D-Mannose is a natural sugar found in cranberries and other fruits. It helps prevent bacteria from attaching themselves to the bladder walls. This nutrient is especially helpful for pups with UTIs.
Low caloric value – cranberries are low in calories, so they are excellent alternatives to other dog treats with high caloric values.
But as always, speak to your veterinarian before introducing new human food to your dog’s menu.
When can cranberries be harmful to dogs?
Since these small berries are highly acidic, dogs may experience stomach upsets. Symptoms include vomiting, and diarrhea, especially after eating excessive quantities.
Cranberries also contain a compound called oxalate, which exits the body through the urine. Too big a concentration of oxalates can cause the development of bladder stones (calcium oxalate stones) in dogs.
Often there can be trail mixes in the cranberries, including certain nuts, currants, or raisins which can be toxic for canines.
If you want to feed your pup a treat made with cranberries, make sure that the other ingredients are not potentially toxic for dogs. These may include raising, currents, grapes, grape juice, xylitol, or other artificial sweeteners. All of them can be very dangerous for canines.
Do not feed your pup with canned cranberry sauce or juice because it may contain high quantities of sugar or even grape juice, which can be toxic for dogs.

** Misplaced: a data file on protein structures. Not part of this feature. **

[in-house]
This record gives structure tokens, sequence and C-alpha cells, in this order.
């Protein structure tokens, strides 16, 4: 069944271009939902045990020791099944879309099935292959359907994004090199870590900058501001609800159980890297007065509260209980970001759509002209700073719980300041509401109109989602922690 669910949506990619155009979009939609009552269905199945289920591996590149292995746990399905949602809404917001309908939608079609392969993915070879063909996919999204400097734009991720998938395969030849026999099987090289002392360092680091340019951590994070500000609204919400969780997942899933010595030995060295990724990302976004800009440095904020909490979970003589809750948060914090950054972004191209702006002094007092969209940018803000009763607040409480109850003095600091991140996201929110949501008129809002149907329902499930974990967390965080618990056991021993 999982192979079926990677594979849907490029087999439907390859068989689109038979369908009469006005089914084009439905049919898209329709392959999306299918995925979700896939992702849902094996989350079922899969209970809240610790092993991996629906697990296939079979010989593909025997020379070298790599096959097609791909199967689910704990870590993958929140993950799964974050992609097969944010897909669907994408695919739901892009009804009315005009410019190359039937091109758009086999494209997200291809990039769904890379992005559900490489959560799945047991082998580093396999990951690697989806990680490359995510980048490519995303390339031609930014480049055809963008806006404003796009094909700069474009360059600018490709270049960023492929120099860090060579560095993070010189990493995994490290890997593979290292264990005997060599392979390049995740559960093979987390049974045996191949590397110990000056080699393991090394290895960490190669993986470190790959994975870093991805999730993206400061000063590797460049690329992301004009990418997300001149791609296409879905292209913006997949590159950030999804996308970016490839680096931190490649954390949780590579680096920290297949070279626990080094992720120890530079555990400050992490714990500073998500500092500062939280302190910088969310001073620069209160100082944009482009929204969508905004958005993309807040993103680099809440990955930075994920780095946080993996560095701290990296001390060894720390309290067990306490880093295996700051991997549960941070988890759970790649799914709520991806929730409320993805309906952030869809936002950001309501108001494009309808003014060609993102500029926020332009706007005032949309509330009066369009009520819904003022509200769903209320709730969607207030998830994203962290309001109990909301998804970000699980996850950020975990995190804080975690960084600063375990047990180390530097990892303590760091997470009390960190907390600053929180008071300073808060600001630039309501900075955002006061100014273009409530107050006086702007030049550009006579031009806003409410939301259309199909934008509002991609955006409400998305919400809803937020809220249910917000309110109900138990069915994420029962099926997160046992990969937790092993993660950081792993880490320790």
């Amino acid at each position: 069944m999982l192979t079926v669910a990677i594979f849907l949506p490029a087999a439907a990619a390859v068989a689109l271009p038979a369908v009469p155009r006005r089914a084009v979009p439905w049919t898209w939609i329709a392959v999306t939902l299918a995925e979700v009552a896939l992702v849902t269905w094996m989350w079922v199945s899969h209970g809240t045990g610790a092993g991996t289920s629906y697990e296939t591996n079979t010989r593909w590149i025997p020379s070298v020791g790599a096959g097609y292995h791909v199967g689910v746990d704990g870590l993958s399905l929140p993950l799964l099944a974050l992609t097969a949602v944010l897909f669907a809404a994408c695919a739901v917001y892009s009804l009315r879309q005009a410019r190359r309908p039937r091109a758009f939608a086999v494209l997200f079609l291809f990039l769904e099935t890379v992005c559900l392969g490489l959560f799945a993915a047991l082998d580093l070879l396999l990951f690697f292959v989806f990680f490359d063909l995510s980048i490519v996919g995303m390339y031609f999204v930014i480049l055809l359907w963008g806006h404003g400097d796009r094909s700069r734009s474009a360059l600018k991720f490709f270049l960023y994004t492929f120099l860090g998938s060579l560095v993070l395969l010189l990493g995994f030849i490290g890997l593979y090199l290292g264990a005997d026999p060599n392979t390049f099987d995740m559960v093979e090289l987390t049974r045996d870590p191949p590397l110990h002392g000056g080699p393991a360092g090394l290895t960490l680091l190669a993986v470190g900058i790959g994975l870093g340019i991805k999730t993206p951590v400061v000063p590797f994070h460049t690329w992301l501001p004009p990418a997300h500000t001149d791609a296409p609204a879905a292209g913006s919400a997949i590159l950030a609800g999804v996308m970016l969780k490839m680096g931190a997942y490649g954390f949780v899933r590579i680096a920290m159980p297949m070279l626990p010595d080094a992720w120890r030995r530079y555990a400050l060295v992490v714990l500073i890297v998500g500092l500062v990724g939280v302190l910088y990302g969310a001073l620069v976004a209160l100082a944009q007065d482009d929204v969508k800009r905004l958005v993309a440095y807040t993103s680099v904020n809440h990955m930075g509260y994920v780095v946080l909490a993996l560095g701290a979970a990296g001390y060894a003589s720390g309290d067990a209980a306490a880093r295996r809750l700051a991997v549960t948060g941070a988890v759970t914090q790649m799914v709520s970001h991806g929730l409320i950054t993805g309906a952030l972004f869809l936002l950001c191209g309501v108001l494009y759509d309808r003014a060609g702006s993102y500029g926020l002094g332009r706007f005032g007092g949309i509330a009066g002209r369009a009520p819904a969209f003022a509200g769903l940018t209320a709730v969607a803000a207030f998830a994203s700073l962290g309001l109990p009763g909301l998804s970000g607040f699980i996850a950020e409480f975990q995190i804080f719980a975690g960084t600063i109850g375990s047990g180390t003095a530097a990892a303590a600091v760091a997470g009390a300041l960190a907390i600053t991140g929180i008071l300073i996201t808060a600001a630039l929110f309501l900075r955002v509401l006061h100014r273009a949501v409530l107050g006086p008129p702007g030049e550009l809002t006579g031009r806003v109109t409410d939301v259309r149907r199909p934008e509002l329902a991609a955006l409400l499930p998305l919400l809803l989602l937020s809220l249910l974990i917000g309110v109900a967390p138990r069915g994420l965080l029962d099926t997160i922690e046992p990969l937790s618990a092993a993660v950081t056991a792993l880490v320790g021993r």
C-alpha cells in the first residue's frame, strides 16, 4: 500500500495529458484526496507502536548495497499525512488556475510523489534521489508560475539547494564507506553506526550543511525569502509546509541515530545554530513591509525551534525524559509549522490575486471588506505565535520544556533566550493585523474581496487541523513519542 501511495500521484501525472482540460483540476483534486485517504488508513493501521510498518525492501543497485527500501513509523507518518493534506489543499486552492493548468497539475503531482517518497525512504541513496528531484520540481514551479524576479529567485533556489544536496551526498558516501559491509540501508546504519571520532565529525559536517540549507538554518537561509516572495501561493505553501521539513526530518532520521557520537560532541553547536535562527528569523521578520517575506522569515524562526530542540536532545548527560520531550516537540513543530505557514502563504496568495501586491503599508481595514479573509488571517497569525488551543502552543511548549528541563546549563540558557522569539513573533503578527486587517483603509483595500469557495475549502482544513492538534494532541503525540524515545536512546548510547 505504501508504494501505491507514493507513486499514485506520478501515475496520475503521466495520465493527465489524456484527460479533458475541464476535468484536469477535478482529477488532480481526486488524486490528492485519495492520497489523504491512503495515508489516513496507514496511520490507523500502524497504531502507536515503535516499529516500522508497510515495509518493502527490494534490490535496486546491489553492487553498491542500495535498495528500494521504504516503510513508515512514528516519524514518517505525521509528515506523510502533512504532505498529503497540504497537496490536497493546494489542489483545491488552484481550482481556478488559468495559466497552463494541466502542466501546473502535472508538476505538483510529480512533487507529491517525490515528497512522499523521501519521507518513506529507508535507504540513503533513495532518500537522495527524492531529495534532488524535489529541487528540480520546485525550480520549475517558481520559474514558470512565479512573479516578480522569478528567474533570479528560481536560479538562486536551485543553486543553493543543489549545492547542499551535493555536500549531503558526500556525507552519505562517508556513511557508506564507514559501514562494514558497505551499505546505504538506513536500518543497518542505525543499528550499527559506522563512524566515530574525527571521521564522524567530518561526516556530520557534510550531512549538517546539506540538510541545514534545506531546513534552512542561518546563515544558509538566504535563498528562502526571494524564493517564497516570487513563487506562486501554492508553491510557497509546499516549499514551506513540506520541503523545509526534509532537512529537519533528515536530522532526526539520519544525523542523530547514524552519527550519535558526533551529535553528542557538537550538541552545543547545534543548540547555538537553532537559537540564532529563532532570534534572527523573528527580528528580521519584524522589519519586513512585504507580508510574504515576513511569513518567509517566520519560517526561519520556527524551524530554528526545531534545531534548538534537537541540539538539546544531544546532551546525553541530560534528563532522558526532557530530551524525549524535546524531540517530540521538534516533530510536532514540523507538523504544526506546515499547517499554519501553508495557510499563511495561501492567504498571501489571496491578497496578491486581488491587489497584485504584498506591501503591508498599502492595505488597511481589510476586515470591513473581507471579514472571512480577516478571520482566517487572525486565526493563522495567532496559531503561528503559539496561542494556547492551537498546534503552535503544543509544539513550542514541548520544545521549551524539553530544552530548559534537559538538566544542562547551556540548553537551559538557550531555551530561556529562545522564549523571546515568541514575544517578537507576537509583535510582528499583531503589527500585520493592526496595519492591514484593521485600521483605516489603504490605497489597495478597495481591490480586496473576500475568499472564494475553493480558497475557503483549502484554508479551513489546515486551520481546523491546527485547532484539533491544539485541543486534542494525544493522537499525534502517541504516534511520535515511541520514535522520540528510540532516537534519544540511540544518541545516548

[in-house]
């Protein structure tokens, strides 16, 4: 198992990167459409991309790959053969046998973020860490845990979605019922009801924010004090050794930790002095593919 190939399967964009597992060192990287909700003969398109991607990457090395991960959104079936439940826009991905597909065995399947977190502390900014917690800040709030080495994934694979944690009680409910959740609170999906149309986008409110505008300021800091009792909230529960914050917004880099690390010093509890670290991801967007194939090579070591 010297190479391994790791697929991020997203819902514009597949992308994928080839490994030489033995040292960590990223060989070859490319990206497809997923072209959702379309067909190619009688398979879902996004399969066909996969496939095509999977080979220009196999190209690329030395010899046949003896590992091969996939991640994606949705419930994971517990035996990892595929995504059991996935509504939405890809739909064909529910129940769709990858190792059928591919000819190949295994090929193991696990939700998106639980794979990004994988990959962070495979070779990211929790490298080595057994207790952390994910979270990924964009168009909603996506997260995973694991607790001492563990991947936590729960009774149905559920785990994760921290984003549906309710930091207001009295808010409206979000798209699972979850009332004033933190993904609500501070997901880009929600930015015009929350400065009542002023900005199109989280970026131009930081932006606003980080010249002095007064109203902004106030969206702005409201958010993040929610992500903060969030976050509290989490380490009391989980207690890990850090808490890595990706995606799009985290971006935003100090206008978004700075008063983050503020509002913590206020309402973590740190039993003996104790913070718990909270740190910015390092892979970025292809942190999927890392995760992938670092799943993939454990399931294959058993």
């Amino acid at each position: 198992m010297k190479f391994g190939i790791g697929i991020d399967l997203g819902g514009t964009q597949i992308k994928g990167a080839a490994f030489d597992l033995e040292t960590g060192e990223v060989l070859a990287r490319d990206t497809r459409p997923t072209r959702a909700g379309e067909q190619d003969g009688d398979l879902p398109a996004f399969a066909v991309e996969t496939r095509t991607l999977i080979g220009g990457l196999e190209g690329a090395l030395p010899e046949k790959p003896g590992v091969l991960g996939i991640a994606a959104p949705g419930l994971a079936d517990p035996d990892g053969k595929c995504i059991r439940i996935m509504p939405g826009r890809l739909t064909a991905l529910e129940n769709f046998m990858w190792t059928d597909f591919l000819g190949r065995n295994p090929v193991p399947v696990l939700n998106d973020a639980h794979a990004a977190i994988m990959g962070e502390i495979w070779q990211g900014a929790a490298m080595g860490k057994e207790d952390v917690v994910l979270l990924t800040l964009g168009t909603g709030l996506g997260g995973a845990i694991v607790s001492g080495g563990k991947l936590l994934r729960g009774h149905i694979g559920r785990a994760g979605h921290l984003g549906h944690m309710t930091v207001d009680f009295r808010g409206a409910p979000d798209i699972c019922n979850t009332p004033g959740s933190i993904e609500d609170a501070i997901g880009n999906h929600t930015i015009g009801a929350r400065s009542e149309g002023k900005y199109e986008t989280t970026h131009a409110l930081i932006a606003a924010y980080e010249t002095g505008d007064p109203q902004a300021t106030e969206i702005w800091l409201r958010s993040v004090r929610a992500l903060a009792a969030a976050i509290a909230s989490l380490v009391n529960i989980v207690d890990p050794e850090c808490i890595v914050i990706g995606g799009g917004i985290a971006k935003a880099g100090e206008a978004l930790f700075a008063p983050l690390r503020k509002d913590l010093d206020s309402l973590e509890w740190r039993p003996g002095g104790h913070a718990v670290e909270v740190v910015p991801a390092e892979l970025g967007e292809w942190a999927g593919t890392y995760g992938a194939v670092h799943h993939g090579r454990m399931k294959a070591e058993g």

Related: What Berries Can Dogs Eat?
How to add cranberries to my dog’s diet?
Some dogs may gladly eat cranberries as they are, but others may not like the tart and bitter taste too much. In general, pups prefer sweeter berries such as strawberries and blueberries.
But if you want to incorporate cranberries into your pup’s menu, you can add some to their regular dog food.
You can also try adding dried cranberries to the dog bowl, but only if they don’t have added sugar.
Cranberry juice without sugar is another option, but most dogs won’t care too much for the tart taste.
Avoid feeding your dog with canned cranberry sauce if there is added sugar, xylitol, other sweeteners, or grape juice.
Another way to add cranberries to the menu of your pup is to make frozen treats with them. Mix them with other fruits or yogurt, or freeze them in ice cube trays for the best results.
There are many dog-friendly recipes for treats with cranberries that you can prepare yourself. Some of them include cranberry and pumpkin, cranberry and peanut butter and cranberry, oat, and honey treats.
Final verdict – should I feed my dog cranberries?
Cranberries are rich in some essential nutrients and antioxidants and are considered superfoods. They can have multiple health benefits both for humans and dogs.
Moderate amounts of fresh cranberries can boost your pup’s immune system and improve its bladder and kidney health. They can help promote brain health and functioning as well. All vital nutrients can help keep the dog healthy and prevent heart disease, inflammations, and some forms of cancer.
There are some dog supplements and extracts with cranberries that can help pups suffering from chronic urinary tract infections. But make sure to consult with your vet before giving them to your dog.
But as with all other healthy treats, always make sure to follow the 10% rule when feeding your dog. The treats should comprise no more than 10% of the entire daily intake of the dog. The other 90% should come from balanced, good-quality dog food. This will help keep your pup in shape and avoid obesity and related diseases.
So, if you want your four-legged friend to be healthy, happy, and well, you may consider starting to add some small quantities of cranberries to its daily and weekly menu!